Posted on October 31st, 2016 by:

Posted in:


Stars and Stripes U.S. Bureau

WASHINGTON, Aug. 3, 1944—The P-39 Airacobra, one of the Army’s most heavily armed fighter planes, now is being replaced in action by a heavier, faster and more powerful successor, the P-63 Kingcobra. The War Department announced.

P-63 kingcobra

Although deemed unfit for combat by the USAAF, the P-63 Kingcobra was used successfully in combat by the Soviet Air Force in WWII.

Revealing hitherto secret details of the Kingcobra, the Department said the plane had a service ceiling of about 35,000 feet, about 5,000 feet greater than the Airacobra; a speed of close to 400 miles an hour, compared with the P-39’s 375; and a combat radius 50 percent greater than its predecessor. Chief changes in the new plane were in its engine rating of 300 more horsepower than the P-39 and four feet greater wingspread, combined with streamlined low drag laminar flow wings.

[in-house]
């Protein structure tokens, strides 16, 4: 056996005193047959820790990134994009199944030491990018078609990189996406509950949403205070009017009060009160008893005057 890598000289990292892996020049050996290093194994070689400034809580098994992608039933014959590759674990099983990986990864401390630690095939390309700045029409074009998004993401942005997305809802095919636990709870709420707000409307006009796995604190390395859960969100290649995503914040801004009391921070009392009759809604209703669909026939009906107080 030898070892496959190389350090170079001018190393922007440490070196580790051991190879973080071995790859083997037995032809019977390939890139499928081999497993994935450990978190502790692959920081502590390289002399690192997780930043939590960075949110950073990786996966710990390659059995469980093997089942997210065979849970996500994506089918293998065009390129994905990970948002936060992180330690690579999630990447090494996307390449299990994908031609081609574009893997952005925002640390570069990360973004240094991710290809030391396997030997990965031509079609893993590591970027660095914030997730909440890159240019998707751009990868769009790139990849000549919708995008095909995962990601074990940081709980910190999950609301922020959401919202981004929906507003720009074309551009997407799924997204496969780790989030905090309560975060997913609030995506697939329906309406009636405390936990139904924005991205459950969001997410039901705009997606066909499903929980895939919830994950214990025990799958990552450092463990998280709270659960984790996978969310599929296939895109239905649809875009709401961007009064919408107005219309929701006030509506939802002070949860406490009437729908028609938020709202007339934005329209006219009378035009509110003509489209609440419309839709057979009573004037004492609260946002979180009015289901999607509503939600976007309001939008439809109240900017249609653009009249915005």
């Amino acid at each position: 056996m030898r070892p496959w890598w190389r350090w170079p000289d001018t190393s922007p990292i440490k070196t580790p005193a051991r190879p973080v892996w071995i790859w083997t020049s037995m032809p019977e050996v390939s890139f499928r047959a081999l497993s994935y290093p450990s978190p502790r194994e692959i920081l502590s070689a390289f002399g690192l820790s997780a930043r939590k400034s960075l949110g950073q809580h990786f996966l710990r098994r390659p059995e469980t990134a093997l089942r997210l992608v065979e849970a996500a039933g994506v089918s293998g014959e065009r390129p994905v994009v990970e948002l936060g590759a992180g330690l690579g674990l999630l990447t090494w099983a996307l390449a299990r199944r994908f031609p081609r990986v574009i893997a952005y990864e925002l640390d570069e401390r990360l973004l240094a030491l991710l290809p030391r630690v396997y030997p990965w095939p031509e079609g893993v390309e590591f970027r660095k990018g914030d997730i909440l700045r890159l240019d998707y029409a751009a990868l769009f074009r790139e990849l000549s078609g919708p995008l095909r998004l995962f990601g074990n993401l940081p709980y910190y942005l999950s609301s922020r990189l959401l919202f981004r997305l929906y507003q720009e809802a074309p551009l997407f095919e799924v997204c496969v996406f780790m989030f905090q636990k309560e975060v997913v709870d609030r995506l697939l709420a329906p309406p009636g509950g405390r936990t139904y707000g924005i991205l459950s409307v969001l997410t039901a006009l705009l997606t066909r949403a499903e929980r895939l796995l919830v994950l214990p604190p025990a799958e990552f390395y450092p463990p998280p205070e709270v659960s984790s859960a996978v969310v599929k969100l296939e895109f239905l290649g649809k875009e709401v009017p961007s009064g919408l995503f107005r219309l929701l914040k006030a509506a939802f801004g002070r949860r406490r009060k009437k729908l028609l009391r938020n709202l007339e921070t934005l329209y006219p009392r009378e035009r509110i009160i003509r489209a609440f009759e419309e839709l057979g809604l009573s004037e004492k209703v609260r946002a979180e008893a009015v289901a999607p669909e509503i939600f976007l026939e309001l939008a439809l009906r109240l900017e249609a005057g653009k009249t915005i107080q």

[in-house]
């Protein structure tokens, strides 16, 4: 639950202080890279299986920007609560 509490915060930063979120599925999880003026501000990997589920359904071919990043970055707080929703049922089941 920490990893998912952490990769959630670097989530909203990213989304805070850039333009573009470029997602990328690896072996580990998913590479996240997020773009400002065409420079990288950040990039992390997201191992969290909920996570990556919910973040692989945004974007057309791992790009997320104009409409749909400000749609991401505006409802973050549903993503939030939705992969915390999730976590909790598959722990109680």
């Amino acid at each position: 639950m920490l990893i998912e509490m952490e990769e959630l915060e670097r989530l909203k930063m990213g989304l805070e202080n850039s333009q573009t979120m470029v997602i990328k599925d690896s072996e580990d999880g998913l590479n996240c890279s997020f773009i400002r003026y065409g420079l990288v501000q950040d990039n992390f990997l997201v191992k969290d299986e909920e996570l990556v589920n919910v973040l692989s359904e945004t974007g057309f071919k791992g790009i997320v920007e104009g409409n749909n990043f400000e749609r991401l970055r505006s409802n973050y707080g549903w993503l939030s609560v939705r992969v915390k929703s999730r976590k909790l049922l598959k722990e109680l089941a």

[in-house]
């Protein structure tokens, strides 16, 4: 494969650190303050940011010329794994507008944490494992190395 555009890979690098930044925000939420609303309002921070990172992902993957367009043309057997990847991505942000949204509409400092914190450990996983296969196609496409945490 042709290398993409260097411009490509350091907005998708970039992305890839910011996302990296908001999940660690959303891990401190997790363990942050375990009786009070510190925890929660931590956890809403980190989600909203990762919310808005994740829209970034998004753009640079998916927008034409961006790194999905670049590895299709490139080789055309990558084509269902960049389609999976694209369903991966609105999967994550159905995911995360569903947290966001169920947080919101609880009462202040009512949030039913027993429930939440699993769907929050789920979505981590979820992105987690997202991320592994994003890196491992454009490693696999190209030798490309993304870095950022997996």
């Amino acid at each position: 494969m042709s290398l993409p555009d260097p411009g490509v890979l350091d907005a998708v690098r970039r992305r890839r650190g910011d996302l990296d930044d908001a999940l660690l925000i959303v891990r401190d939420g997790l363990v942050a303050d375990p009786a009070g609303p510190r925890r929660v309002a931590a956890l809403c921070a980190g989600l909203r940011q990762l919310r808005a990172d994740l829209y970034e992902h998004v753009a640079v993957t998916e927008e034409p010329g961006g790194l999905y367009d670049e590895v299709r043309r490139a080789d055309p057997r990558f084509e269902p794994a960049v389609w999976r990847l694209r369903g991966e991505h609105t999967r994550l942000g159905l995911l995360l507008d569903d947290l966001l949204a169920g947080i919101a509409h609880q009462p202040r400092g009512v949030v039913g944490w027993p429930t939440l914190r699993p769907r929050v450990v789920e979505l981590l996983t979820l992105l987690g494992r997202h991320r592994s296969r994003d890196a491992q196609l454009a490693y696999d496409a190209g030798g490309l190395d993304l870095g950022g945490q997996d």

The P-63’s armament is little changed from that of P-39—a 37-mm. cannon firing through the propeller hub and four .50 caliber machine guns.

p-39 p-63

A Bell P-39Q-1-BE Airacobra, at Hamilton Army Airfield, California, in July 1943. The aircraft was flown by Lt.Col. Edward S. Chickering, commander of the 357th Fighter Group. The P-39 saw combat in the Pacific in New Guinea, the Solomon Islands, Alaska and the CBI. It also saw action in North Africa and Italy. 4.719 or nearly half of the P-39s built were sent to the Soviet Union where they had considerable success.

For Related Articles See:

Leave a Reply

Your email address will not be published. Required fields are marked *

Past and Present WWII History Posts